Posts Tagged ‘photography’

Photographer Stefan Litster Shoots Portraits on the Street with a 4×5 Camera and Instant Film

Photographer Stefan Litster created this “photo adventure” video showing how he shoots portraits on the street with a Tachihara 4×5 large format camera and some Fuji instant film.

The 10 minute video is part informative, sharing tidbits about this photographic workflow, and part inspiration, showing off how simple interactions and the instant-gratification of instant film can better help you connect with your subjects and give an experience rather than just a simple image.

The Bob Ross of Bug Photography Returns with a Solid Overview of the Macro Workflow

Two years ago we dubbed photographer Thomas Shahan ‘the Bob Ross of bug photography.’ Today, we’re back with a video from the macro master in which he dives into his workflow in the field, dropping bits and pieces of useful knowledge as he goes through a daily shoot.

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The Guardian: Photos Don’t Belong in Art Galleries

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Does photography deserve a place in art galleries? Jonathan Jones doesn’t think so. The Guardian art columnist has caused quite a stir after writing a piece titled, “Flat, soulless and stupid: why photographs don’t work in art galleries.”

While Jones acknowledges that photographs can be “powerful, beautiful, and capture the immediacy of a moment like nothing else,” he argues that they are, “poor art when hung on a wall like paintings.”
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Psyphotology: A Look at Why People Are Afraid to Be In Front of a Camera, and How to Fix That

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Well known headshot photographer Peter Hurley has teamed up with respected psychologist Anna Rowley to develop a way for people to overcome their fear of being in front of a camera.

The pair call this research and application Psyphotology, a clever wordplay on psychology and photography. Their hope is to impact the world by helping us gain self-acceptance rather than focusing on criticism.

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Math and Photography: How to Capture a Pellet Piercing a Water Drop

Water droplets can make for some beautiful high-speed photography, but how do photographers manage to capture such precise moments? And what if you add even more elements to the equation, such as shooting a tiny pellet through the drop as it reaches its peak?

While repetition and luck are one option, a far better approach is to use a clever triggering system called the Camera Axe.

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Incredibly Detailed Diorama Photos of Urban Decay and War-Torn City Streets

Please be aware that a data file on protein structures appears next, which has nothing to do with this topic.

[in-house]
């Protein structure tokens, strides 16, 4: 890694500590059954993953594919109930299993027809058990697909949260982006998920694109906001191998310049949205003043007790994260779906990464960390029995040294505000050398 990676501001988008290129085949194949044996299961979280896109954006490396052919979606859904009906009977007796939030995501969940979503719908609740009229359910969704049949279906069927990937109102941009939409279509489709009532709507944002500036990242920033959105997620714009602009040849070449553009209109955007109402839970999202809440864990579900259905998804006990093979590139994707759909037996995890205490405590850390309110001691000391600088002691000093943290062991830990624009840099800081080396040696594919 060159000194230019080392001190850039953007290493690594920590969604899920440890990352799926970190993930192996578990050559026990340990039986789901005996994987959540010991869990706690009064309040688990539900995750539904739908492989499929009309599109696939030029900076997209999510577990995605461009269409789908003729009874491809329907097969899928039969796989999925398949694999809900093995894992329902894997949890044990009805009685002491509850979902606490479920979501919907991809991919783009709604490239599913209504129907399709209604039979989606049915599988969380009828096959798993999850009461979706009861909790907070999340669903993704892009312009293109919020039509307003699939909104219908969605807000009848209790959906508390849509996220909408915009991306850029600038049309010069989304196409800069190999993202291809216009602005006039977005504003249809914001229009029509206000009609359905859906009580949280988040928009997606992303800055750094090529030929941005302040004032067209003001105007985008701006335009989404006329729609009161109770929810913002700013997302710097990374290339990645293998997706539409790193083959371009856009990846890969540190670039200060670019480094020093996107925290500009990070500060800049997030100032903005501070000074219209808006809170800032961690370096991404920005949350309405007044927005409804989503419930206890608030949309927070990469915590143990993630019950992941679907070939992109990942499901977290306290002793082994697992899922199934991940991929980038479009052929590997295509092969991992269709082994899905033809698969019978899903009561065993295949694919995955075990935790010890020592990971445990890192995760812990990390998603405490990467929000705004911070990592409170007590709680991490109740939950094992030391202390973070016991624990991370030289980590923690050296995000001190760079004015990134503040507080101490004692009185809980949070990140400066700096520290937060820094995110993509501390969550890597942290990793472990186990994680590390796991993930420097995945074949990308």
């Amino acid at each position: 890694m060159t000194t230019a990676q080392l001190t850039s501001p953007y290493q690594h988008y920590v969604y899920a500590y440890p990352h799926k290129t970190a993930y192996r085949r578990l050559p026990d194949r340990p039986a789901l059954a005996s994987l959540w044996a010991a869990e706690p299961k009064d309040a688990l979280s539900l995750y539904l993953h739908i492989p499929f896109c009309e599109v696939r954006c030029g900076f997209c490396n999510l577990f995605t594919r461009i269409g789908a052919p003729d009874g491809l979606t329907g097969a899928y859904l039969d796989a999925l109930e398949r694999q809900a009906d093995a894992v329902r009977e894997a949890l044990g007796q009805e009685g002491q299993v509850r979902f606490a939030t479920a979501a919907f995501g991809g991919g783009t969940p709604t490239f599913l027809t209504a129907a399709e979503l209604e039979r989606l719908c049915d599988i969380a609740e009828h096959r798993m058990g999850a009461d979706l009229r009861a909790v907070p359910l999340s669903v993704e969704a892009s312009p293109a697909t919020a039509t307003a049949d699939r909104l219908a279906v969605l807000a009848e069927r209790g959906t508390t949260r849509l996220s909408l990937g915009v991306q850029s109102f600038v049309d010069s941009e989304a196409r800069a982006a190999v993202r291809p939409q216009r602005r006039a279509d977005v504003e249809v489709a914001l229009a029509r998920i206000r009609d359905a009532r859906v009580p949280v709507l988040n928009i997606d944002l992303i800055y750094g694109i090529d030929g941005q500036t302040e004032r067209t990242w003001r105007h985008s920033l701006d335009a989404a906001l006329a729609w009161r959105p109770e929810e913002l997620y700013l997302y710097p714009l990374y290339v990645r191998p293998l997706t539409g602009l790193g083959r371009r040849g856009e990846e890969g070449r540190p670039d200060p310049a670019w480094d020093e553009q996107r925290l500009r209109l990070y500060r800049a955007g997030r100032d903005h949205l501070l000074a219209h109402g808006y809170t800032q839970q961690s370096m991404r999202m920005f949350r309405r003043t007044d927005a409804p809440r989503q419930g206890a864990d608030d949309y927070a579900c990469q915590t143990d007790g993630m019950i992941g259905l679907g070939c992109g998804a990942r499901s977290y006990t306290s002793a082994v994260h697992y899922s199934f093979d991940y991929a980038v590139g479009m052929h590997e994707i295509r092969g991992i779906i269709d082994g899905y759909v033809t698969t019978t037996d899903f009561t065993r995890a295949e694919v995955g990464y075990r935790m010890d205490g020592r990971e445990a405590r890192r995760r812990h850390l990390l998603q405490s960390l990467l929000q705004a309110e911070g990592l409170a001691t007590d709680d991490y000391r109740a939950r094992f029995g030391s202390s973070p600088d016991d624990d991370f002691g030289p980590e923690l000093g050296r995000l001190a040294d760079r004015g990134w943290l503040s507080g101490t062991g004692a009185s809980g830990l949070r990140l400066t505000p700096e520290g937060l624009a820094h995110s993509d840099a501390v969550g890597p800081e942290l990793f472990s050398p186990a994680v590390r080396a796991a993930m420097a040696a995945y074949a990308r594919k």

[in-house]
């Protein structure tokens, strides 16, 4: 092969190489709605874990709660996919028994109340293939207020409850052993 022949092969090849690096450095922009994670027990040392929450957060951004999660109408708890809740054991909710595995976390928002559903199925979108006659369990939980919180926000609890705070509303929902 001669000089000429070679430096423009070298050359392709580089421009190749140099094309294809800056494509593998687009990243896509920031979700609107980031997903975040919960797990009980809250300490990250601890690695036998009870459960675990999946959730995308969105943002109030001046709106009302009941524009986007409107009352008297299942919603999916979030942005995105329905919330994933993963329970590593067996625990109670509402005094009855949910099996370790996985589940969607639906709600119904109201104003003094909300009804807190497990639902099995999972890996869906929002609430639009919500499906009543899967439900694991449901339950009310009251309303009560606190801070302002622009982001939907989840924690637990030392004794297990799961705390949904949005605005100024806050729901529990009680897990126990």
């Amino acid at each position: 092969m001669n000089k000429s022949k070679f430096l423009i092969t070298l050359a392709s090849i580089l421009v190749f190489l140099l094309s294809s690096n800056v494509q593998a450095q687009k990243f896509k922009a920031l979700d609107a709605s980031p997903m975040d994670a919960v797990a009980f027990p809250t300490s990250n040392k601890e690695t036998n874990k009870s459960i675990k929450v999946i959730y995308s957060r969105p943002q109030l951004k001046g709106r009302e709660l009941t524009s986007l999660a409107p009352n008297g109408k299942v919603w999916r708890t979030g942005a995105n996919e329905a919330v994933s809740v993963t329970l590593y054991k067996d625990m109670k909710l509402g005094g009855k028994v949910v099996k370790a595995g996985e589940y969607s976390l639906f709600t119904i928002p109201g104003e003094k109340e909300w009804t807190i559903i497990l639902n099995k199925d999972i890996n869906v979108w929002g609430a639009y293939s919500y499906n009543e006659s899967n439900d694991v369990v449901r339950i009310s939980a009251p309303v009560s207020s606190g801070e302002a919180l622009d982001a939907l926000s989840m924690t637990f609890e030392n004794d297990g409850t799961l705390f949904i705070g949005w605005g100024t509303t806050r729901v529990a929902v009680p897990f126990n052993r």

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Tokyo-based artist Satoshi Araki is a man whose eye for the detail is immediately evident when you look at his dioramas… if you can even tell they’re dioramas, that is.

For each miniature, Araki painstakingly plans out the layout of his trashed and scattered street scenes and photographs in such a way that, often, you’d be hard-pressed to identify them as dioramas at all..

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Some Of The Worst Photography Advice We’ve Ever Heard

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It’s a given, when you start photography you’ll be bombarded by people in the ‘know’ about how to photograph, what to photograph and when to photograph. In my time working in the imaging industry I’ve heard many of these suggestions, both from beginners and professionals.

The same goes for the majority of the contributors over at F Stop Lounge, so we put together a list of the worst advice we’ve heard over the years… Read more…

Dark Sky Finder Helps Nighttime Photographers Find the Least Light Polluted Spots

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For those of you who partake in any sort of nighttime photography, it’s no secret that light pollution can be the bane of your existence. Thankfully, there’s a neat, simple online resource that can help you better prepare to avoid this enemy of great Milky Way photography.

It’s called Dark Sky Finder, and it’s an easy-to-use website that gives you an up-to-date, radar-style view of what light pollution across the United States looks like.

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Photographer Marina Cano Captures Wild Animals in Their Most Unguarded Moments

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Spanish photographer Marina Cano has been taking photographs since she was a teenager. Years later, she’s amassed an incredible portfolio and several awards for both her landscape and wildlife photography, the latter of which it’s taking all of our energy not to use ‘click-bait’ words to describe.

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Video Game Artist Uses Inspiration from His Day Job for His Photography

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Seattle-based artist Nicolas Bouvier spends most of his days creating concept art for some of the biggest names in the video game world.

But when he’s not in the office drawing up something for Halo or Assassin’s Creed, he’s out with his camera capturing beautiful photos of landscapes and cityscapes filled with people exploring this Earth of ours.

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